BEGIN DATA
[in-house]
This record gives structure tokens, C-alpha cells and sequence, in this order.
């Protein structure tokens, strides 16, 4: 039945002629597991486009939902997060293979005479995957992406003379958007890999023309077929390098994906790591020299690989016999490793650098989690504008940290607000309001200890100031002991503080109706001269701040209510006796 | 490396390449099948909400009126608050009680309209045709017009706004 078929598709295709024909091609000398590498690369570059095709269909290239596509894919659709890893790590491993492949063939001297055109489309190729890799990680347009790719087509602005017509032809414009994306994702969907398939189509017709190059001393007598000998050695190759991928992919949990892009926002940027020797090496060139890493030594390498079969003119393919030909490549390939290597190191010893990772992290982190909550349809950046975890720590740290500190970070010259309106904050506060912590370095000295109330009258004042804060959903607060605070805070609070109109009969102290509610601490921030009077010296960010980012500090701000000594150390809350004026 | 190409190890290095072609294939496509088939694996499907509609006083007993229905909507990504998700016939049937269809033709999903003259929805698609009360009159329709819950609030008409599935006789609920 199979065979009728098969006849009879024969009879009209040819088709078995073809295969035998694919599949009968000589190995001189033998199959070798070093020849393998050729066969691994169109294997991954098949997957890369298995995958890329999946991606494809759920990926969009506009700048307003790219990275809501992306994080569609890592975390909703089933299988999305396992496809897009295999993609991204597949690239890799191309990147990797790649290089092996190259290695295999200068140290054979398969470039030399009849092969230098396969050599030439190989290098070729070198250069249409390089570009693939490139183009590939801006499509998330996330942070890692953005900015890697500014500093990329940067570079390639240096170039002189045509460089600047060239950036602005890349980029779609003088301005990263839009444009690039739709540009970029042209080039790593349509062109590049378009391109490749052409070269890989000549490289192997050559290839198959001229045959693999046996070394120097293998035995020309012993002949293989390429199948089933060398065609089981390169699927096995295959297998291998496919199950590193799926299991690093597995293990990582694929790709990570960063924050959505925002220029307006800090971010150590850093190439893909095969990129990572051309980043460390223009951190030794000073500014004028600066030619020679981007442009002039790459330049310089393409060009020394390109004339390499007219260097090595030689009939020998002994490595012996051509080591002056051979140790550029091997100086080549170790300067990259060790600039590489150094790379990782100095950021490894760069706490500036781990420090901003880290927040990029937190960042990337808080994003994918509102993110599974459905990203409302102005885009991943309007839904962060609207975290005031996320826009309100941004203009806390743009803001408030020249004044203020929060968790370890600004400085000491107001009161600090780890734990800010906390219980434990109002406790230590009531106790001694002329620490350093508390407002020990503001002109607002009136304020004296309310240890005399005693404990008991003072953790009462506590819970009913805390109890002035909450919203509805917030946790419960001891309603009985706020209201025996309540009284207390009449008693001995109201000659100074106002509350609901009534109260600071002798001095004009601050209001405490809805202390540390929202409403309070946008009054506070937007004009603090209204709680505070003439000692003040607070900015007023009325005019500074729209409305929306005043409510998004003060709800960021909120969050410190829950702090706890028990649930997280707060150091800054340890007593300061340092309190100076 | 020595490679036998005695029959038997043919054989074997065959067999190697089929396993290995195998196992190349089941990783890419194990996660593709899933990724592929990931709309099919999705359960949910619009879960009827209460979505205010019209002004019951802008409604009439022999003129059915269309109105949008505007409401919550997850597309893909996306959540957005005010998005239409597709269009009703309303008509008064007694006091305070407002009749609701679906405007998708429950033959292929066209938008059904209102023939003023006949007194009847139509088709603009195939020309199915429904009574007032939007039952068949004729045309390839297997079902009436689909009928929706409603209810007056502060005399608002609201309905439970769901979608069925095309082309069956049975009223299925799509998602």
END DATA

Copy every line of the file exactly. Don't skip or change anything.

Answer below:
[in-house]
This record gives structure tokens, C-alpha cells and sequence, in this order.
């Protein structure tokens, strides 16, 4: 039945002629597991486009939902997060293979005479995957992406003379958007890999023309077929390098994906790591020299690989016999490793650098989690504008940290607000309001200890100031002991503080109706001269701040209510006796 | 490396390449099948909400009126608050009680309209045709017009706004 078929598709295709024909091609000398590498690369570059095709269909290239596509894919659709890893790590491993492949063939001297055109489309190729890799990680347009790719087509602005017509032809414009994306994702969907398939189509017709190059001393007598000998050695190759991928992919949990892009926002940027020797090496060139890493030594390498079969003119393919030909490549390939290597190191010893990772992290982190909550349809950046975890720590740290500190970070010259309106904050506060912590370095000295109330009258004042804060959903607060605070805070609070109109009969102290509610601490921030009077010296960010980012500090701000000594150390809350004026 | 190409190890290095072609294939496509088939694996499907509609006083007993229905909507990504998700016939049937269809033709999903003259929805698609009360009159329709819950609030008409599935006789609920 199979065979009728098969006849009879024969009879009209040819088709078995073809295969035998694919599949009968000589190995001189033998199959070798070093020849393998050729066969691994169109294997991954098949997957890369298995995958890329999946991606494809759920990926969009506009700048307003790219990275809501992306994080569609890592975390909703089933299988999305396992496809897009295999993609991204597949690239890799191309990147990797790649290089092996190259290695295999200068140290054979398969470039030399009849092969230098396969050599030439190989290098070729070198250069249409390089570009693939490139183009590939801006499509998330996330942070890692953005900015890697500014500093990329940067570079390639240096170039002189045509460089600047060239950036602005890349980029779609003088301005990263839009444009690039739709540009970029042209080039790593349509062109590049378009391109490749052409070269890989000549490289192997050559290839198959001229045959693999046996070394120097293998035995020309012993002949293989390429199948089933060398065609089981390169699927096995295959297998291998496919199950590193799926299991690093597995293990990582694929790709990570960063924050959505925002220029307006800090971010150590850093190439893909095969990129990572051309980043460390223009951190030794000073500014004028600066030619020679981007442009002039790459330049310089393409060009020394390109004339390499007219260097090595030689009939020998002994490595012996051509080591002056051979140790550029091997100086080549170790300067990259060790600039590489150094790379990782100095950021490894760069706490500036781990420090901003880290927040990029937190960042990337808080994003994918509102993110599974459905990203409302102005885009991943309007839904962060609207975290005031996320826009309100941004203009806390743009803001408030020249004044203020929060968790370890600004400085000491107001009161600090780890734990800010906390219980434990109002406790230590009531106790001694002329620490350093508390407002020990503001002109607002009136304020004296309310240890005399005693404990008991003072953790009462506590819970009913805390109890002035909450919203509805917030946790419960001891309603009985706020209201025996309540009284207390009449008693001995109201000659100074106002509350609901009534109260600071002798001095004009601050209001405490809805202390540390929202409403309070946008009054506070937007004009603090209204709680505070003439000692003040607070900015007023009325005019500074729209409305929306005043409510998004003060709800960021909120969050410190829950702090706890028990649930997280707060150091800054340890007593300061340092309190100076 | 020595490679036998005695029959038997043919054989074997065959067999190697089929396993290995195998196992190349089941990783890419194990996660593709899933990724592929990931709309099919999705359960949910619009879960009827209460979505205010019209002004019951802008409604009439022999003129059915269309109105949008505007409401919550997850597309893909996306959540957005005010998005239409597709269009009703309303008509008064007694006091305070407002009749609701679906405007998708429950033959292929066209938008059904209102023939003023006949007194009847139509088709603009195939020309199915429904009574007032939007039952068949004729045309390839297997079902009436689909009928929706409603209810007056502060005399608002609201309905439970769901979608069925095309082309069956049975009223299925799509998602």